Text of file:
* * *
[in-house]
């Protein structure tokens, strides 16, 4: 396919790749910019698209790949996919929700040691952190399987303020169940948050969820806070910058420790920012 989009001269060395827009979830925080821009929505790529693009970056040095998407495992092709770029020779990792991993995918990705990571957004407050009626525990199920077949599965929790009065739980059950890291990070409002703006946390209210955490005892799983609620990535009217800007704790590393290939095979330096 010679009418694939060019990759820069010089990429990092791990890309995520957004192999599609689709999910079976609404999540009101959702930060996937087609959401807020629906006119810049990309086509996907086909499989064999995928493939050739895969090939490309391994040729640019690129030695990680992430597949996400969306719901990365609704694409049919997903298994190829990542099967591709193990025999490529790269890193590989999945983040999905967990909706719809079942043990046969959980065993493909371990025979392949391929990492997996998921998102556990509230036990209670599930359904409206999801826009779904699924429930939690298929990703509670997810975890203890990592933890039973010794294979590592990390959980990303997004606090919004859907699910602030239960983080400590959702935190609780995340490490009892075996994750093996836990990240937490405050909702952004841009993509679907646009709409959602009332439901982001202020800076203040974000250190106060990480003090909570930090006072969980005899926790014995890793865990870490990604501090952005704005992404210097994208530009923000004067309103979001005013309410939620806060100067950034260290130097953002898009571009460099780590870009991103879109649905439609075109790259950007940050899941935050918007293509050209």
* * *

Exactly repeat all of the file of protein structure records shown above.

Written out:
[in-house]
């Protein structure tokens, strides 16, 4: 396919790749910019698209790949996919929700040691952190399987303020169940948050969820806070910058420790920012 989009001269060395827009979830925080821009929505790529693009970056040095998407495992092709770029020779990792991993995918990705990571957004407050009626525990199920077949599965929790009065739980059950890291990070409002703006946390209210955490005892799983609620990535009217800007704790590393290939095979330096 010679009418694939060019990759820069010089990429990092791990890309995520957004192999599609689709999910079976609404999540009101959702930060996937087609959401807020629906006119810049990309086509996907086909499989064999995928493939050739895969090939490309391994040729640019690129030695990680992430597949996400969306719901990365609704694409049919997903298994190829990542099967591709193990025999490529790269890193590989999945983040999905967990909706719809079942043990046969959980065993493909371990025979392949391929990492997996998921998102556990509230036990209670599930359904409206999801826009779904699924429930939690298929990703509670997810975890203890990592933890039973010794294979590592990390959980990303997004606090919004859907699910602030239960983080400590959702935190609780995340490490009892075996994750093996836990990240937490405050909702952004841009993509679907646009709409959602009332439901982001202020800076203040974000250190106060990480003090909570930090006072969980005899926790014995890793865990870490990604501090952005704005992404210097994208530009923000004067309103979001005013309410939620806060100067950034260290130097953002898009571009460099780590870009991103879109649905439609075109790259950007940050899941935050918007293509050209």